Presidential Transitions Are Important. So Why Aren't They More Transparent?

by James Goodwin | August 31, 2016
Next Wednesday, Public Citizen is holding an important event that aims to promote greater transparency in the presidential transition process. The transition process is among the most critical events in our constitutional system of democracy. As the Center for Presidential Transition lays out in detail in its Presidential Transition Guide, this process is where the incoming president's policy agenda is formulated, where candidates for key administrative posts are selected, and where at least the first year of budget priorities are ...

Comments from CPR: Forced Arbitration Proposal Is Strong but Should Be Stronger

by James Goodwin | August 23, 2016
Yesterday, several CPR Member Scholars and staff formally submitted comments on the Consumer Financial Protection Bureau's (CFPB) proposed rule to limit the use of forced arbitration agreements in consumer contracts for financial products like credit cards and bank accounts.  CPR Member Scholars and staff have been tracking this rulemaking for over a year and in May 2016 published a report that assessed several key issues shortly before the CFPB released its proposal. In particular, our report evaluated the CFPB's preliminary ...

Sorry, Senator Vitter. The CFPB Is in Full Compliance with Small Business Outreach Law.

by James Goodwin | August 15, 2016
While the Rolling Stones' "You Can't Always Get You Want" may be an ill-advised campaign song, perhaps it can still serve as the official theme song for Sen. David Vitter's (R-LA) Government Accountability Office (GAO) report requests. The anti-regulatory senator had requested that the GAO audit the Consumer Financial Protection Bureau (CFPB) – a favorite punching bag of the right – to determine whether it is complying with the small business outreach requirements imposed by the Small Business Regulatory Enforcement ...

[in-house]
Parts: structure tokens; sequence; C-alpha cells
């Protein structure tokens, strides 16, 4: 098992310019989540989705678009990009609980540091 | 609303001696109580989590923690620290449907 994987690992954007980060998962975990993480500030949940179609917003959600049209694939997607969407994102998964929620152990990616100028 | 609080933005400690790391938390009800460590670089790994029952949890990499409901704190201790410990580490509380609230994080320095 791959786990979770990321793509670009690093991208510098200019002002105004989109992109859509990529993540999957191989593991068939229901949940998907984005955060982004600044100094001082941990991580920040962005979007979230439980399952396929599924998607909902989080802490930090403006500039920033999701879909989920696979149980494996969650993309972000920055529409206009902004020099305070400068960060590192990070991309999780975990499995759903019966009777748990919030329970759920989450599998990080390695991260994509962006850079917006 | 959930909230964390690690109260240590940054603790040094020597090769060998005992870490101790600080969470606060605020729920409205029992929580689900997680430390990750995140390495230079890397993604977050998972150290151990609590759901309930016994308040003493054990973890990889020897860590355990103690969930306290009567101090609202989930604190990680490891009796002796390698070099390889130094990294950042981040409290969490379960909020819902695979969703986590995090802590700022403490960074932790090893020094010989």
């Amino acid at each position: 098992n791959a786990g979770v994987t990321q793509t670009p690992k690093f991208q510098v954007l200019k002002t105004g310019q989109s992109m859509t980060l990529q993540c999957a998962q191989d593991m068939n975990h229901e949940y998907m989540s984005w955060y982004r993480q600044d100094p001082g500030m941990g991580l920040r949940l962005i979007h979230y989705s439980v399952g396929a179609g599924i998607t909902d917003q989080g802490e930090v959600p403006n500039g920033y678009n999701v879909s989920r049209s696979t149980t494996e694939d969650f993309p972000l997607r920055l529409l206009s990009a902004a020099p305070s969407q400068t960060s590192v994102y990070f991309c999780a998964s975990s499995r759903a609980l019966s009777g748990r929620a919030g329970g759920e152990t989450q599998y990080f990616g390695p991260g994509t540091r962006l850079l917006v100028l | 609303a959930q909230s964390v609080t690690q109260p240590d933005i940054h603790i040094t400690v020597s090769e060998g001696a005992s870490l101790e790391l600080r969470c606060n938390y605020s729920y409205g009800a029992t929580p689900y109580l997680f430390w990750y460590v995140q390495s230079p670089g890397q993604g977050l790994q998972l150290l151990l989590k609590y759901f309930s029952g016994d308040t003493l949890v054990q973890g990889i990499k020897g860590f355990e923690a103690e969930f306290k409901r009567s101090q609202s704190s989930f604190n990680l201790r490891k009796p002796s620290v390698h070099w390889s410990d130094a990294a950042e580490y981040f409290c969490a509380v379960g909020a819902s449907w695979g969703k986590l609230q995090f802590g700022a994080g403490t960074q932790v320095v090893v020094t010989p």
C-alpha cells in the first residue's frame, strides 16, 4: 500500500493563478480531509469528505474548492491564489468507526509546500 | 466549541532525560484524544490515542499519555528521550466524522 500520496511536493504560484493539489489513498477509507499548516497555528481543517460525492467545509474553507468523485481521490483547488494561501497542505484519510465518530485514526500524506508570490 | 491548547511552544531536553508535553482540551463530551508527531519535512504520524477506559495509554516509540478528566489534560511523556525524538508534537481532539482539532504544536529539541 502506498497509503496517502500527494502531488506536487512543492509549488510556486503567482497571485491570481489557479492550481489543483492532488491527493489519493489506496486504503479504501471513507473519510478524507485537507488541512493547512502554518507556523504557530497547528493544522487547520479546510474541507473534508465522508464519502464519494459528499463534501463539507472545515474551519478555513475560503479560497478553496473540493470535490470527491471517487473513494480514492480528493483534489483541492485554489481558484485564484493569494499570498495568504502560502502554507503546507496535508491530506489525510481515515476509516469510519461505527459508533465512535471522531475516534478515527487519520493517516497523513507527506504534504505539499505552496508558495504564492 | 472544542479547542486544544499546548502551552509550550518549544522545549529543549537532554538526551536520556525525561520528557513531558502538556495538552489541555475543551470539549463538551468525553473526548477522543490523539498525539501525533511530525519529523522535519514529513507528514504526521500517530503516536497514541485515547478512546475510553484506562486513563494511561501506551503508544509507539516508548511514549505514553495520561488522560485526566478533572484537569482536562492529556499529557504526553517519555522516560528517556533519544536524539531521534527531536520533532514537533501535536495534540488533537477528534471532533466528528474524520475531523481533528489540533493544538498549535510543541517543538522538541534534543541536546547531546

Memo to the Next President: Build a Regulatory System That Works for the People

by James Goodwin | July 14, 2016
In an earlier post, CPR Member Scholar Robert Glicksman discussed the need for the next president to champion a truly positive vision of government and regulation. A new way of thinking and talking about these issues is critically important, and the president should play a key role in charting this course.  While a rhetorical shift is important and long overdue, it is also crucial that the next president be prepared to match actions to words. Consequently, the next president should ...

CPR's Driesen to Give House Judiciary a Tough Review of OIRA

by James Goodwin | July 06, 2016
This afternoon, the House Judiciary Committee's Subcommittee on Regulatory Reform, Commercial, and Antitrust Law will hold an oversight hearing that looks at the Office of Information and Regulatory Affairs (OIRA), the powerful White House bureau that sits at the center of the regulatory universe.  Originally created to oversee federal agencies' implementation of the Paperwork Reduction Act, a series of presidential executive orders stretching back to the Reagan administration has endowed OIRA with a powerful gatekeeping role over executive agencies' rulemaking ...

Latest House Anti-Regulatory Package Is Beyond Stale

by James Goodwin | June 14, 2016
This afternoon, Speaker Paul Ryan is scheduled to announce the House majority's latest plan to weaken the U.S. system of regulatory safeguards on which all Americans depend. The following is Center for Progressive Reform Senior Policy Analyst James Goodwin's reaction to this plan:  Speaker Ryan and his anti-regulatory apostles in the House would have you believe that their latest attack strategy on our system of regulatory safeguards is a serious, forward-looking plan. In fact, everything it contains is not just ...

Also from James Goodwin

James Goodwin, J.D., M.P.P., is a Senior Policy Analyst with the Center for Progressive Reform. He joined CPR in May of 2008.